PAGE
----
PrintE-mail Written by John Higgins

If they had taken advantage of all the opportunities afforded creatively, Menahem Golan and Yoram Globus would be up there with the Weinstein’s in terms of output covering art-house, commercial and indie. 

The visions are both similar, but that is where the comparison ends, which is how it did unfortunately for the Cannon Group as the 1980s ended.

Arrow Video continue to spread the Cannon gospel in good faith with the latest in their Blu-Ray special releases, John Frankenheimer's 1986 noir thriller 52 Pick-Up, which belongs to the exclusive club of decent Cannon movies, alongside Runaway Train and Texas Chainsaw Massacre 2. One hopes that Arrow may even consider the little-seen, underrated Christopher Reeve journalism drama, Street Smart, made and released in 1987, that secured Morgan Freeman his first Academy Award nomination as a ruthless pimp, who takes exception to a fabricated story by Reeve's ambitious journalist.

Made a decade before the likes of Get Shorty and Jackie Brown (adapted from Leonard's novel ‘Rum Punch’), 52 pick-up was released on the back end of Burt Reynolds' ill-fated 1985 adaptation of the Leonard novel ‘Stick’ and co-scripted from his own novel by Leonard with John Steppling. 

With the interim release of the above examples, it is a fine opportunity to assess this version of a Leonard novel and given the passage of time, the film does emerge with some credibility and some of the overall tone and atmosphere intact. This is partly thanks to the solid performance of Roy Scheider as Harry Mitchell, a steelyard businessman who has an affair behind the back of his wife Barbara (Ann-Margret) with a model-come-dancer called Cini (Kelly Preston), Barbara is supervising the political campaign of Mark Arveson (Doug McClure in an interesting city suit role - a far cry from his late ‘70s British fantasies Warlords Of Atlantis and At The Earth’s Core), who is aiming to become LA's latest District Attorney.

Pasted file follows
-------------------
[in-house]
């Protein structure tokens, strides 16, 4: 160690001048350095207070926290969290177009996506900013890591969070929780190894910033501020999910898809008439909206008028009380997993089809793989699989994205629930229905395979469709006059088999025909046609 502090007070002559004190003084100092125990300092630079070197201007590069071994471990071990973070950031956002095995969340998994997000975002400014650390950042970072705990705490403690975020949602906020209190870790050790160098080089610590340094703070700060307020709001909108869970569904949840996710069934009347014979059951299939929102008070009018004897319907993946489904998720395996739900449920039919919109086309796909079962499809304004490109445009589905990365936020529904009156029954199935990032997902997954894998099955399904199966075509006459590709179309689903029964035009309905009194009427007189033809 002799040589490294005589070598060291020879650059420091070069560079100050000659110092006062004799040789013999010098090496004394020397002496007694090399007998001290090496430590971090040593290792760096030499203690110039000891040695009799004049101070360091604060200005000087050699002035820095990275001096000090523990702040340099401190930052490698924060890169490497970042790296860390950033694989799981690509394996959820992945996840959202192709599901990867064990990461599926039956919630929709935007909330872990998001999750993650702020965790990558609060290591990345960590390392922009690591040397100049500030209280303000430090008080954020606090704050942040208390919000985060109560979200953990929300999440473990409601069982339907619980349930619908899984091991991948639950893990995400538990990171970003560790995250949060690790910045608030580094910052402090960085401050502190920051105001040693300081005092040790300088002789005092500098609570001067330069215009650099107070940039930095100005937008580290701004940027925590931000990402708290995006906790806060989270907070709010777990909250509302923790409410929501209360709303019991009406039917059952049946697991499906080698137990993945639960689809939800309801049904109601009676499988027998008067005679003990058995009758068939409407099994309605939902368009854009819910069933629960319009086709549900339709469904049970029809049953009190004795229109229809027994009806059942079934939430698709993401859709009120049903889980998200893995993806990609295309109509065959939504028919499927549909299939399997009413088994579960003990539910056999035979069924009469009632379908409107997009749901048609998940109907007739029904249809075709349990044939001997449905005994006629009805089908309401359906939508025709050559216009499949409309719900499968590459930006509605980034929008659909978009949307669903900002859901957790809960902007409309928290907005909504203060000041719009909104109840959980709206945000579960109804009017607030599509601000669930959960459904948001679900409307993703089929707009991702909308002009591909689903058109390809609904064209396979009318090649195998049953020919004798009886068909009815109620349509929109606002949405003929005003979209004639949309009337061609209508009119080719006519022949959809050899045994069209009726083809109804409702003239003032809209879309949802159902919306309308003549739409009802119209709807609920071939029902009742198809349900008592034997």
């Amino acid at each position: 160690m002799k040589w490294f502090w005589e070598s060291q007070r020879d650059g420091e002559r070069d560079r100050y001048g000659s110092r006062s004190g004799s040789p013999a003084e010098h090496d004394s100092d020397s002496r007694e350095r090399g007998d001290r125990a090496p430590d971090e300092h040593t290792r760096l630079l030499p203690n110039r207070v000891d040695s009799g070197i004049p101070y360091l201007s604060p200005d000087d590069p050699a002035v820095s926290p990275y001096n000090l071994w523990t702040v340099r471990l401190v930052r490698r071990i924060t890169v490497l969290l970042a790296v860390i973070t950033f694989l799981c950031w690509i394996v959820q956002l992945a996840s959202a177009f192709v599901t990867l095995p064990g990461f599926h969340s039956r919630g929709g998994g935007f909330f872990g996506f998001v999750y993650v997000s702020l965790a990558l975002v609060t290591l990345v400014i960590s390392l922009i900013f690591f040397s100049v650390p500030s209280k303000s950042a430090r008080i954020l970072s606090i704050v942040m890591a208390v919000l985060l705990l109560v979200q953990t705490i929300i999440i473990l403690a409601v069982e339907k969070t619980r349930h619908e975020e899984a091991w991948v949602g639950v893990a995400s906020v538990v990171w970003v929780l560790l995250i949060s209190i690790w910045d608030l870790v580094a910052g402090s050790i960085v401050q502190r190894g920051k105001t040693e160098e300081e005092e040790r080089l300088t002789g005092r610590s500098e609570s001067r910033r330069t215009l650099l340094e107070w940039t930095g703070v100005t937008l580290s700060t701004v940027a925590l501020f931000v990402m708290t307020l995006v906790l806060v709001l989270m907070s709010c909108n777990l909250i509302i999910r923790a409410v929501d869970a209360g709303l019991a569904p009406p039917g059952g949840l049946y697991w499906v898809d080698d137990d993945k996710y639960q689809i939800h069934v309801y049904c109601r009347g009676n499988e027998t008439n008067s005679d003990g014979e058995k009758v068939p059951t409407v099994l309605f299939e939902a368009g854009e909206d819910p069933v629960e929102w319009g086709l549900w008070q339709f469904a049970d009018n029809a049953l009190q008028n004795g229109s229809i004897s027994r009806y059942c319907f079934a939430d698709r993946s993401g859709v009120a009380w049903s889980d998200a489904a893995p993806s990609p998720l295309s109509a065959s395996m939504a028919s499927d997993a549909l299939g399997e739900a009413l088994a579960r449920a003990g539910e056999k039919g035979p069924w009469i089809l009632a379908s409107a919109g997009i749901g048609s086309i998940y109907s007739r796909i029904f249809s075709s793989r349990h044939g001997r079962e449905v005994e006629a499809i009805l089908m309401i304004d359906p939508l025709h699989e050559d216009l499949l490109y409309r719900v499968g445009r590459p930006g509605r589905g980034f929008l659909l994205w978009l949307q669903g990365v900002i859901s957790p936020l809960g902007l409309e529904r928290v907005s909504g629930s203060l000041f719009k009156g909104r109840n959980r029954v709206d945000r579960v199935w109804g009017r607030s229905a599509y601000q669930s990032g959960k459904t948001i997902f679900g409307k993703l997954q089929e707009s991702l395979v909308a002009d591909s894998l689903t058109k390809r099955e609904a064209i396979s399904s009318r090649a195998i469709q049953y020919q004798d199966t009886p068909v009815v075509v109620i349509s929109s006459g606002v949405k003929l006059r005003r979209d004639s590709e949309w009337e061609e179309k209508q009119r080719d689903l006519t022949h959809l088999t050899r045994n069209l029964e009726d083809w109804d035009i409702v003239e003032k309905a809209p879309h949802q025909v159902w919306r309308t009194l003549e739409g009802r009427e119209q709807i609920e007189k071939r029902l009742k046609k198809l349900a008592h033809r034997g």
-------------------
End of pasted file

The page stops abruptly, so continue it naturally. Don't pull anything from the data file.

However, things go south when a trio of blackmailers, led by sleazy video maker Alan Raimy (Jon Glover, at his scornful best!) corner Mitchell and show him a tape of him with Cini, demanding $105,000. After refusing to pay on the advice of his lawyer, the stakes are raised when they kill the mistress, framing Mitchell, then demanding $105,000 per year from Mitchell for the remainder of his life…. 

John Frankenheimer was at his strongest utilising material like this for the big-screen with previous works like The Manchurian Candidate and Black Sunday amongst the notable examples and this Blu-Ray edition heightens the dark and sleazy world, which was photographed by Paul Verhoeven's cinematographer Jost Vacano (Robocop, Total Recall and Showgirls amongst them - another reason to check this film out). 

Again, it is another sad example of the Cannon Group back in the day not understanding the potential at the time of the material they had in their midst. In one of the more famous examples of premature optimism from Golan and Globus, Dustin Hoffman was down as a lead in an adaptation of another Leonard novel, La Brava, but pulled out when he had been announced in the press as starring, when no contract or deal had been made. 

Cannon clearly, in the grand scheme of things, were hoping that the success of their umpteen Bronson, Norris or Lemon Popsicle movies would help float the financial boat and lead them to critical and box-office acclaim.

It's a shame also that 52 Pick-Up didn't get the wider release and at the time, a lot of Cannon films were often relegated to a week (certainly in the UK) in a Cannon Cinema, which is where a generation of cinema-goers who saw these on their initial release in the late 1980s would go (Runaway Train was one such example that would only get screened in a smaller screen in a four-screen venue). It is another harsh reality of a cinema empire that didn't utilize the very facilities to enable the product to be seen at it's best.

So, pray thanks to Arrow Video for giving this little-seen gem the gold-dust treatment on Blu-Ray. It captures the style and essence of a proper noir. 


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